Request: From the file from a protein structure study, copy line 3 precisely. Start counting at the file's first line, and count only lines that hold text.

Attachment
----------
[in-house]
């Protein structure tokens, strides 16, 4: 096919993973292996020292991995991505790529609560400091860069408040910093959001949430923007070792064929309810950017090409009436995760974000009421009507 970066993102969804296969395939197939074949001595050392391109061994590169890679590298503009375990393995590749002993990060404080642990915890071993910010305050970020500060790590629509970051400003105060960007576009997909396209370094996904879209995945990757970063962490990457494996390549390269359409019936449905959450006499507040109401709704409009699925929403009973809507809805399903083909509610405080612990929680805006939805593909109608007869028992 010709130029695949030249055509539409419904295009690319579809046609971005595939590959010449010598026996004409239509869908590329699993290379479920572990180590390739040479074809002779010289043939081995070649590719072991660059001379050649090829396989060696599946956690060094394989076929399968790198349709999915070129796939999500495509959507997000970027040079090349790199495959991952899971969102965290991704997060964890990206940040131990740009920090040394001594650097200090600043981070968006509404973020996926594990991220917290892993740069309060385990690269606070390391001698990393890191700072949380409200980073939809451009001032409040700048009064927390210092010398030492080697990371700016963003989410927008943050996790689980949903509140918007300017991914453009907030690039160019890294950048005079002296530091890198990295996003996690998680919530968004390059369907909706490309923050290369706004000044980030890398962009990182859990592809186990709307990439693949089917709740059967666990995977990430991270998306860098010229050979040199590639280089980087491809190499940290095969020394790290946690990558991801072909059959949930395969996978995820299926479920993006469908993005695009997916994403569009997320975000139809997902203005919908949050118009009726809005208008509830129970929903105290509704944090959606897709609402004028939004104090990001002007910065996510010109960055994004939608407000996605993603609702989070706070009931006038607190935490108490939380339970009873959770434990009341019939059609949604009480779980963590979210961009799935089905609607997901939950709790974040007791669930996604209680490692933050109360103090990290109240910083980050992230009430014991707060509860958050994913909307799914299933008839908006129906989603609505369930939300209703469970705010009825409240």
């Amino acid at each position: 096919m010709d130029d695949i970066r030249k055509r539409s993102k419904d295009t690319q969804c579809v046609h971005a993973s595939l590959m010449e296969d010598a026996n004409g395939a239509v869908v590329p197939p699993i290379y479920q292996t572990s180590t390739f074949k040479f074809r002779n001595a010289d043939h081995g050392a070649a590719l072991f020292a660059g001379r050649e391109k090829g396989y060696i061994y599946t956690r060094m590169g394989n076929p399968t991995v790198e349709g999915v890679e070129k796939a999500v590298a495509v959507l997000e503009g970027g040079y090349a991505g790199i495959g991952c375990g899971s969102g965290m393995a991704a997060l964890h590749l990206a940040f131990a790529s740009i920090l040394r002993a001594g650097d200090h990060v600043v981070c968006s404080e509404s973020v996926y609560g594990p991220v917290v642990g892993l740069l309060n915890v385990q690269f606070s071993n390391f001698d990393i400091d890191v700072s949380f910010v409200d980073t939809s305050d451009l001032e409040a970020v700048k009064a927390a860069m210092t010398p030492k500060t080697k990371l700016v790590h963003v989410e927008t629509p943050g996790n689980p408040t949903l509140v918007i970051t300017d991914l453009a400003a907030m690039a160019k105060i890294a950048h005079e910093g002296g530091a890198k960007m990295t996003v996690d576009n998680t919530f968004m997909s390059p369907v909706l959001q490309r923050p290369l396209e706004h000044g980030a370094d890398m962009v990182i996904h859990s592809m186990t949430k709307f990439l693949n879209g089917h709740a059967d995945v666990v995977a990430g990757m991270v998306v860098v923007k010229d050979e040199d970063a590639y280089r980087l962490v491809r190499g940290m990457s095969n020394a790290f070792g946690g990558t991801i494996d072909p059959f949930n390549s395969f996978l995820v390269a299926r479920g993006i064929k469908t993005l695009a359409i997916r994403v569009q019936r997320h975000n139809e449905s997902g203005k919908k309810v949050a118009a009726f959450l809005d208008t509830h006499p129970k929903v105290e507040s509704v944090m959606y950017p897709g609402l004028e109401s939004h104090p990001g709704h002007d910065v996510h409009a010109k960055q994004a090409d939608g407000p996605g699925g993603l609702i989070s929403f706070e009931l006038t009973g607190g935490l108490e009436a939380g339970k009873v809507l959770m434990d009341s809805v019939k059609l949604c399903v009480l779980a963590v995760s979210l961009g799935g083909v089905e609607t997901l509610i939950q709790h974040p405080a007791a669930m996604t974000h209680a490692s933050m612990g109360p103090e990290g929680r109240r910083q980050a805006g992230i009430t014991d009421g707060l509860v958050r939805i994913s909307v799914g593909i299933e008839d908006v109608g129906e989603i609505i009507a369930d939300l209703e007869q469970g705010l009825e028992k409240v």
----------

């Amino acid at each position: 096919m010709d130029d695949i970066r030249k055509r539409s993102k419904d295009t690319q969804c579809v046609h971005a993973s595939l590959m010449e296969d010598a026996n004409g395939a239509v869908v590329p197939p699993i290379y479920q292996t572990s180590t390739f074949k040479f074809r002779n001595a010289d043939h081995g050392a070649a590719l072991f020292a660059g001379r050649e391109k090829g396989y060696i061994y599946t956690r060094m590169g394989n076929p399968t991995v790198e349709g999915v890679e070129k796939a999500v590298a495509v959507l997000e503009g970027g040079y090349a991505g790199i495959g991952c375990g899971s969102g965290m393995a991704a997060l964890h590749l990206a940040f131990a790529s740009i920090l040394r002993a001594g650097d200090h990060v600043v981070c968006s404080e509404s973020v996926y609560g594990p991220v917290v642990g892993l740069l309060n915890v385990q690269f606070s071993n390391f001698d990393i400091d890191v700072s949380f910010v409200d980073t939809s305050d451009l001032e409040a970020v700048k009064a927390a860069m210092t010398p030492k500060t080697k990371l700016v790590h963003v989410e927008t629509p943050g996790n689980p408040t949903l509140v918007i970051t300017d991914l453009a400003a907030m690039a160019k105060i890294a950048h005079e910093g002296g530091a890198k960007m990295t996003v996690d576009n998680t919530f968004m997909s390059p369907v909706l959001q490309r923050p290369l396209e706004h000044g980030a370094d890398m962009v990182i996904h859990s592809m186990t949430k709307f990439l693949n879209g089917h709740a059967d995945v666990v995977a990430g990757m991270v998306v860098v923007k010229d050979e040199d970063a590639y280089r980087l962490v491809r190499g940290m990457s095969n020394a790290f070792g946690g990558t991801i494996d072909p059959f949930n390549s395969f996978l995820v390269a299926r479920g993006i064929k469908t993005l695009a359409i997916r994403v569009q019936r997320h975000n139809e449905s997902g203005k919908k309810v949050a118009a009726f959450l809005d208008t509830h006499p129970k929903v105290e507040s509704v944090m959606y950017p897709g609402l004028e109401s939004h104090p990001g709704h002007d910065v996510h409009a010109k960055q994004a090409d939608g407000p996605g699925g993603l609702i989070s929403f706070e009931l006038t009973g607190g935490l108490e009436a939380g339970k009873v809507l959770m434990d009341s809805v019939k059609l949604c399903v009480l779980a963590v995760s979210l961009g799935g083909v089905e609607t997901l509610i939950q709790h974040p405080a007791a669930m996604t974000h209680a490692s933050m612990g109360p103090e990290g929680r109240r910083q980050a805006g992230i009430t014991d009421g707060l509860v958050r939805i994913s909307v799914g593909i299933e008839d908006v109608g129906e989603i609505i009507a369930d939300l209703e007869q469970g705010l009825e028992k409240v």